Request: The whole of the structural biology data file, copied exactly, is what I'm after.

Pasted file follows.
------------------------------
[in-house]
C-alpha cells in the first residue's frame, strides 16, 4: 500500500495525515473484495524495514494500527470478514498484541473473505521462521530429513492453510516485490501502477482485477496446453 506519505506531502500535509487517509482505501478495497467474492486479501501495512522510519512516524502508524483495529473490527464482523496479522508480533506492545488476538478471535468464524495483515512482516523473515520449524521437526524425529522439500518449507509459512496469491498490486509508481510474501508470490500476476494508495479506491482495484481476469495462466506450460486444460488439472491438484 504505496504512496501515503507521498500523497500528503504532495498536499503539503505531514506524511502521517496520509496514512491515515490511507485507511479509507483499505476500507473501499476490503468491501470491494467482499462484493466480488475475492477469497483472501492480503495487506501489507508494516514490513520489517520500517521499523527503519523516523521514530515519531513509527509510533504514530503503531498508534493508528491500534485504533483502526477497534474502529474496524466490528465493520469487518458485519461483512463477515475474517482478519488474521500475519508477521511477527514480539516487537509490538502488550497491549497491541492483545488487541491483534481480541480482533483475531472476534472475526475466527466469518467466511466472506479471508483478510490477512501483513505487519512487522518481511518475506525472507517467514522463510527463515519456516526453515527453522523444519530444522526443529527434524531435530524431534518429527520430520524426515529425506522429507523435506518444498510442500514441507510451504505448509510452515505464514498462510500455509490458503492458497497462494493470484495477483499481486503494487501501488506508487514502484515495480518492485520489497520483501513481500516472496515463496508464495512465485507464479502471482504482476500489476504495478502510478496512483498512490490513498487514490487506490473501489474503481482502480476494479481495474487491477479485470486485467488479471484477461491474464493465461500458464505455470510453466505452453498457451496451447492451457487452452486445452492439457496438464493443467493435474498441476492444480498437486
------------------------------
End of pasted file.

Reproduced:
[in-house]
C-alpha cells in the first residue's frame, strides 16, 4: 500500500495525515473484495524495514494500527470478514498484541473473505521462521530429513492453510516485490501502477482485477496446453 506519505506531502500535509487517509482505501478495497467474492486479501501495512522510519512516524502508524483495529473490527464482523496479522508480533506492545488476538478471535468464524495483515512482516523473515520449524521437526524425529522439500518449507509459512496469491498490486509508481510474501508470490500476476494508495479506491482495484481476469495462466506450460486444460488439472491438484 504505496504512496501515503507521498500523497500528503504532495498536499503539503505531514506524511502521517496520509496514512491515515490511507485507511479509507483499505476500507473501499476490503468491501470491494467482499462484493466480488475475492477469497483472501492480503495487506501489507508494516514490513520489517520500517521499523527503519523516523521514530515519531513509527509510533504514530503503531498508534493508528491500534485504533483502526477497534474502529474496524466490528465493520469487518458485519461483512463477515475474517482478519488474521500475519508477521511477527514480539516487537509490538502488550497491549497491541492483545488487541491483534481480541480482533483475531472476534472475526475466527466469518467466511466472506479471508483478510490477512501483513505487519512487522518481511518475506525472507517467514522463510527463515519456516526453515527453522523444519530444522526443529527434524531435530524431534518429527520430520524426515529425506522429507523435506518444498510442500514441507510451504505448509510452515505464514498462510500455509490458503492458497497462494493470484495477483499481486503494487501501488506508487514502484515495480518492485520489497520483501513481500516472496515463496508464495512465485507464479502471482504482476500489476504495478502510478496512483498512490490513498487514490487506490473501489474503481482502480476494479481495474487491477479485470486485467488479471484477461491474464493465461500458464505455470510453466505452453498457451496451447492451457487452452486445452492439457496438464493443467493435474498441476492444480498437486